In response to a scathing review on Thursday of her book with Mark Minnie, The Lost Boys of Bird Island, co-author Chris Steyn defended herself against much of the criticism investigative journalist Jacques Pauw had initially levelled at her.
Writing on News24, Steyn denied that she had never declared her marriage to a Civil Cooperation Bureau commander, but that it was not mentioned in the book since it was not relevant. Her publishers had known, though, and she’d mentioned it in interviews.
She pointed out that Pauw appeared guilty of not reading her book “carefully enough”, since he got important names of individuals and institutions wrong, and made certain assumptions that were never stated in the book, such as that they had written about “army helicopters”.
Steyn said: “Pauw calls the late Mark Minnie a ‘sloppy’ cop. Yet, he himself makes crucial mistakes in his comments on the book. If he was still alive, Minnie would have returned the compliment and charged Pauw with ‘sloppy’ journalism.”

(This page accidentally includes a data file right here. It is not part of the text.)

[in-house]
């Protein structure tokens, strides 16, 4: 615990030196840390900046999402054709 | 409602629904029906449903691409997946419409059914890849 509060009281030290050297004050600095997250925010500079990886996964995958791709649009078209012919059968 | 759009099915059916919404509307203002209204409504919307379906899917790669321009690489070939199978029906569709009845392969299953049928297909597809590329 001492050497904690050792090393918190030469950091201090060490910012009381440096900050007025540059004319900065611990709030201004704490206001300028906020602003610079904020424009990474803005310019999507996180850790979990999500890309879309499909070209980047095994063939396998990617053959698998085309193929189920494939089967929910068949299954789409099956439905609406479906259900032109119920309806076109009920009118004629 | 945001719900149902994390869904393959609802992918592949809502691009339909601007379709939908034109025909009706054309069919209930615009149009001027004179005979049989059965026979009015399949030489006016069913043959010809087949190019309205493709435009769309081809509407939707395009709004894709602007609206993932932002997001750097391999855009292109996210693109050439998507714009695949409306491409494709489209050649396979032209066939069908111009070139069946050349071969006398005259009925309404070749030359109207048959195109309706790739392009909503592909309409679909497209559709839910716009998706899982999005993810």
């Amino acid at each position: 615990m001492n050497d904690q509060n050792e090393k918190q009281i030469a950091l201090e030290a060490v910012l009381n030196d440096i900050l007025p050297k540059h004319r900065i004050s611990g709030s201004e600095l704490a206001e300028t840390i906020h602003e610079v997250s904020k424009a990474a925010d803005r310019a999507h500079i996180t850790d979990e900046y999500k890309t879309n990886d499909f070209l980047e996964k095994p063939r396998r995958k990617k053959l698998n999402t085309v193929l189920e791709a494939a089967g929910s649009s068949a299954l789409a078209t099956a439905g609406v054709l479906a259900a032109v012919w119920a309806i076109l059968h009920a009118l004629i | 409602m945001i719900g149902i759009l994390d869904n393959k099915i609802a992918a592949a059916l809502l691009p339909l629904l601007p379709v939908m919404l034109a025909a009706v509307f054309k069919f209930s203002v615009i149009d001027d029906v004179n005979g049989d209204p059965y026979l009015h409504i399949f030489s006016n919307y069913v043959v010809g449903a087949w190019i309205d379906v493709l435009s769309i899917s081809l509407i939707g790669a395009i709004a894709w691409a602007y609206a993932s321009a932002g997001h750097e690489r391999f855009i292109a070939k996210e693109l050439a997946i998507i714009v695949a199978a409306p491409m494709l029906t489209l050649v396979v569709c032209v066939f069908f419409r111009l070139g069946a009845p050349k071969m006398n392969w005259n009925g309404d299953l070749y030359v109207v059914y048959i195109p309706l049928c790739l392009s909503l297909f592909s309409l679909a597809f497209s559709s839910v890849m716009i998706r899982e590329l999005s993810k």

Minnie committed suicide last month shortly after the book became a bestselling sensation.
She told Pauw he’d apparently confused two stories about alleged paedophile victims, while also getting wrong the details of how ARVs were offered to one of them.
Steyn also maintained that Minnie had been pulled off the investigation by the then president, PW Botha, and that Minnie had indeed tried to help the boys, contrary to Pauw’s allegations.
“Pauw comments on Minnie going to see Brigadier Ernie Schnetler, but it is unlikely that Minnie was referring to Schnetler, and he did not write that either. The only time he referred to Schnetler by name was when he recounted how he was told the brigadier had come for the docket,” said Steyn.
Steyn also denied Pauw’s charge that she had protected the identity of a surgeon who saved one of the alleged victims of a paedophilia ring.
“That said, I do appreciate the fact that Pauw actually read the book before commenting on it. But perhaps he should have read it a little bit more carefully.”
She said she still regarded him as one of our finest investigative journalists, but maintained that she stood by her book and would “challenge anybody to dispute that we have – and are still dealing with – a cover-up at the highest level. That is why there is so much more to expose. And that is why I will continue to pursue the truth.”
She concluded: “Believe me, for the sake of those boys, I have always wished it were not true.”